VLADIVOSTOK, Russia, Fresh off his first weighty summit with Russian President Vladimir Putin, North Korean leader Kim Jong-un is expected to take a light-hearted tour of the Far East city of Vladivostok on Friday, observers said.

His tour may include visits to the Pacific Fleet at the forefront of the Russian Navy’s defense of the Far East region and the Primorsky Oceanarium on Russky Island, one of the most popular tourist attractions in the Pacific port city.

Should he visit the fleet, Kim could lay a wreath at a monument for Russia’s unknown soldiers near the unit and board a warship in a symbolic move likely to recall the Cold War-era brotherhood between Pyongyang and Moscow.

The previous day, Russian honor guard staged a rehearsal for a special welcoming event near the fleet, sources said, reinforcing speculation that the North Korean leader may come.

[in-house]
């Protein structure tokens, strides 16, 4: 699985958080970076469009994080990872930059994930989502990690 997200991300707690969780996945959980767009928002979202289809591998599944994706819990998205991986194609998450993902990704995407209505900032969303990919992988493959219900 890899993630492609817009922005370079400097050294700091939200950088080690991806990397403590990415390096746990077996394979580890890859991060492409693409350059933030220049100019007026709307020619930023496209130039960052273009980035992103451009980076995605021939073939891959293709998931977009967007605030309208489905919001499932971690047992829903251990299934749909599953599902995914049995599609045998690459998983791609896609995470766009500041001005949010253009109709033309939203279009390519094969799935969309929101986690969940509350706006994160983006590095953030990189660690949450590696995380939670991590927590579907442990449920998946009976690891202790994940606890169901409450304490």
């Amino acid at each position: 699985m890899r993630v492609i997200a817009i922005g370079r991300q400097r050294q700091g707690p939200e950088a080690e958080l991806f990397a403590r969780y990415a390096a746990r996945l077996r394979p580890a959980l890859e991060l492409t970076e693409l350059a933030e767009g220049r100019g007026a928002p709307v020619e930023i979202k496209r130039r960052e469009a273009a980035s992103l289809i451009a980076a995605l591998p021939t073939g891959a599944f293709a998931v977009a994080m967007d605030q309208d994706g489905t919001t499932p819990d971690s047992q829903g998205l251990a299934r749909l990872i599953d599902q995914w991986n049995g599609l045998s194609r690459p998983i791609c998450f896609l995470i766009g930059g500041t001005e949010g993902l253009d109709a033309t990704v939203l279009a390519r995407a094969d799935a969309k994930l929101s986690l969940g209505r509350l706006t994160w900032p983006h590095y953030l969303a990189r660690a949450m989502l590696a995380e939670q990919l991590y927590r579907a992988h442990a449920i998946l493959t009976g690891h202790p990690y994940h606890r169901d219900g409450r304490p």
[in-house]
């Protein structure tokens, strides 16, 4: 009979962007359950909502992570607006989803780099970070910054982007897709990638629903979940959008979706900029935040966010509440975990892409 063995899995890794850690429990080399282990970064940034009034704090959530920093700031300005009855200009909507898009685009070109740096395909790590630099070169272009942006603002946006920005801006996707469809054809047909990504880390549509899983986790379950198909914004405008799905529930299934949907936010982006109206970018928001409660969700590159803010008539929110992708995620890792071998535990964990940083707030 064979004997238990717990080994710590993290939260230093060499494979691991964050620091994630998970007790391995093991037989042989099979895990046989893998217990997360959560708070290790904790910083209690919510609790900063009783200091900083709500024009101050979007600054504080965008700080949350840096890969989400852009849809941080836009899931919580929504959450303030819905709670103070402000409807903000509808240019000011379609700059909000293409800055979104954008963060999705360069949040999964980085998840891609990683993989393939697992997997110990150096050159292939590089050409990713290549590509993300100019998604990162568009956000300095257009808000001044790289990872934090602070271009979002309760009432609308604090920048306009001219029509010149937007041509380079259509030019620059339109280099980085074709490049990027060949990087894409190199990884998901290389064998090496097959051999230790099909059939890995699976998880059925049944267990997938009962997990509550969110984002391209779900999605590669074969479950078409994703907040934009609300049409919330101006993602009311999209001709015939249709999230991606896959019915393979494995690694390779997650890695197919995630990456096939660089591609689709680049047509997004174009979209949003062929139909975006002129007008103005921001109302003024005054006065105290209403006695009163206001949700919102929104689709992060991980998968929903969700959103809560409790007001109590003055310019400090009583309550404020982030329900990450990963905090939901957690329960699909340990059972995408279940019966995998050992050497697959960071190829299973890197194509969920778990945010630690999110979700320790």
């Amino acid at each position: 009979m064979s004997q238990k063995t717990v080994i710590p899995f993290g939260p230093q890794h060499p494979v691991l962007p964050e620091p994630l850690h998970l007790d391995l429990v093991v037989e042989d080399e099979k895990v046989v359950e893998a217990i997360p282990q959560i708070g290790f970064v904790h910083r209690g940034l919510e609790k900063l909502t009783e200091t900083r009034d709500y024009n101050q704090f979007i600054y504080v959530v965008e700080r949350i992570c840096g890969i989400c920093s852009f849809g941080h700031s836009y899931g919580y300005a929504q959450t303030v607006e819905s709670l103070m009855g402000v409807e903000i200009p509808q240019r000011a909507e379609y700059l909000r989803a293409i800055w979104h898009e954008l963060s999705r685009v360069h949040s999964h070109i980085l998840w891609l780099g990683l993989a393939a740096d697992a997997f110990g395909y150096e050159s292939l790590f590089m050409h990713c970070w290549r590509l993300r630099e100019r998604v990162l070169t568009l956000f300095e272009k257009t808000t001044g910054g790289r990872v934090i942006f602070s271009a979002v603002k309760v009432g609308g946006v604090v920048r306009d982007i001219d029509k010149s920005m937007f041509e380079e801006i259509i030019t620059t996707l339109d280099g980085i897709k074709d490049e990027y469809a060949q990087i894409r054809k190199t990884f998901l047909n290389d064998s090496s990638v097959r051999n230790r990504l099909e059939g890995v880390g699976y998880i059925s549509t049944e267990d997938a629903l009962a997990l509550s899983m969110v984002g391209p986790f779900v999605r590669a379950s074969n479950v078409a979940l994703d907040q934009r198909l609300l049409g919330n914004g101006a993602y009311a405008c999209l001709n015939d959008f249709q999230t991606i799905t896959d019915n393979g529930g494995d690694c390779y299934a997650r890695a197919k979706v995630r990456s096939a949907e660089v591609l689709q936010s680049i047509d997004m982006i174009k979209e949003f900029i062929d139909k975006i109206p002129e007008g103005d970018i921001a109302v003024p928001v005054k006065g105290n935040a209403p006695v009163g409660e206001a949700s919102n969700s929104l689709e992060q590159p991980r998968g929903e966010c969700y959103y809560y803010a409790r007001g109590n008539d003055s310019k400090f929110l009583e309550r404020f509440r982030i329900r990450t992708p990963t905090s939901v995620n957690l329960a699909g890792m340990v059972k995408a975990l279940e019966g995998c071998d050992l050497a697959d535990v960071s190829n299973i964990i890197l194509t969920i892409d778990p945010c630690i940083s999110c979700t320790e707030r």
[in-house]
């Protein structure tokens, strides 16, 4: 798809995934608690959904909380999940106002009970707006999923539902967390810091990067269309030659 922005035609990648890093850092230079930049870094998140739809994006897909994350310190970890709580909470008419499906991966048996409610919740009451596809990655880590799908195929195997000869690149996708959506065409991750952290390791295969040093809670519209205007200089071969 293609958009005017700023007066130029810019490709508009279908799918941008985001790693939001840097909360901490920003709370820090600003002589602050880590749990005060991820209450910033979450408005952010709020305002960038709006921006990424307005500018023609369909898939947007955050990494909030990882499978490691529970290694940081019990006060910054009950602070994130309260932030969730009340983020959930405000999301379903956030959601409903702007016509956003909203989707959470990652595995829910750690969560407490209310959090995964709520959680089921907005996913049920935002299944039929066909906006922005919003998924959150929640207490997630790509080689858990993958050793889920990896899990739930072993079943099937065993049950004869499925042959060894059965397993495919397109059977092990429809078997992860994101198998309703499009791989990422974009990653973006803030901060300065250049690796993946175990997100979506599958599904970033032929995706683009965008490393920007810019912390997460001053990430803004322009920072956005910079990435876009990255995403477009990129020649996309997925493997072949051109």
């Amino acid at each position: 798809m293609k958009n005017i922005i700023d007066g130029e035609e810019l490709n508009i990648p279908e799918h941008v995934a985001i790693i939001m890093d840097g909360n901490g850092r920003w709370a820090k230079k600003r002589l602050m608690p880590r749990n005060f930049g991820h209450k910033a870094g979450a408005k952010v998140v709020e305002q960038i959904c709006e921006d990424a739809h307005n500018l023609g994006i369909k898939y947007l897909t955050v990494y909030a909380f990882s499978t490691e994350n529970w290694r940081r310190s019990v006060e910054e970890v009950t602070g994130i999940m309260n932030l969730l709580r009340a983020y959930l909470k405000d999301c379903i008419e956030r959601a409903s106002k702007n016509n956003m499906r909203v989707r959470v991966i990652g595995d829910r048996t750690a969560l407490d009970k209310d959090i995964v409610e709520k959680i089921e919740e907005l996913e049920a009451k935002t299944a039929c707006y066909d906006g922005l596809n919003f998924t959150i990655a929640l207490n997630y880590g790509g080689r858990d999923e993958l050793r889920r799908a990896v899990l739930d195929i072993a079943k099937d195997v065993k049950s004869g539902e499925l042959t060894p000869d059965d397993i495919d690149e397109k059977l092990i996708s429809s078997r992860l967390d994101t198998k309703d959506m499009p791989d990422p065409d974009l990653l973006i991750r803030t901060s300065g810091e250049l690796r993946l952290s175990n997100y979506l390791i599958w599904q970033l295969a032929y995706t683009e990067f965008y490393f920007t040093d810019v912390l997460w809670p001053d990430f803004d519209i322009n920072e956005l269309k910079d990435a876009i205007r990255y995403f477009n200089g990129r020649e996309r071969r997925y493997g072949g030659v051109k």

The Primorsky Oceanarium has been cited as a site that Kim will most likely visit. Its website has announced that it will be closed to the public Friday, while apologizing for “any inconvenience.”

At night, Kim could watch a performance at the Primorsky Stage of the world-renowned Mariinsky Theatre built for the Asia-Pacific Economic Cooperation summit in 2012. At 7 p.m. (local time), the theater is set to stage “Sleeping Beauty.”

The theater announced that there could be restrictions in using its parking lots, sparking speculation about Kim’s possible attendance. Kim Chang-son, the North Korean leader’s protocol chief, has checked facilities there before.

Kim could also visit some factories producing milk, chocolate and bread in the city and on its outskirts.

He is likely to have lunch with Oleg Kozhemyako, governor of Primorsky Krai.

Following the tour, Kim is expected to wrap up his three-day visit to Vladivostok. His train could head home late at night.

During the summit Thursday, Kim sought to build a rapport with Putin while stressing his “firm, unwavering” resolve to strengthen the Pyongyang-Moscow relationship. Putin called for a peaceful resolution of the North’s decades-old nuclear quandary.

Source: Yonhap news Agency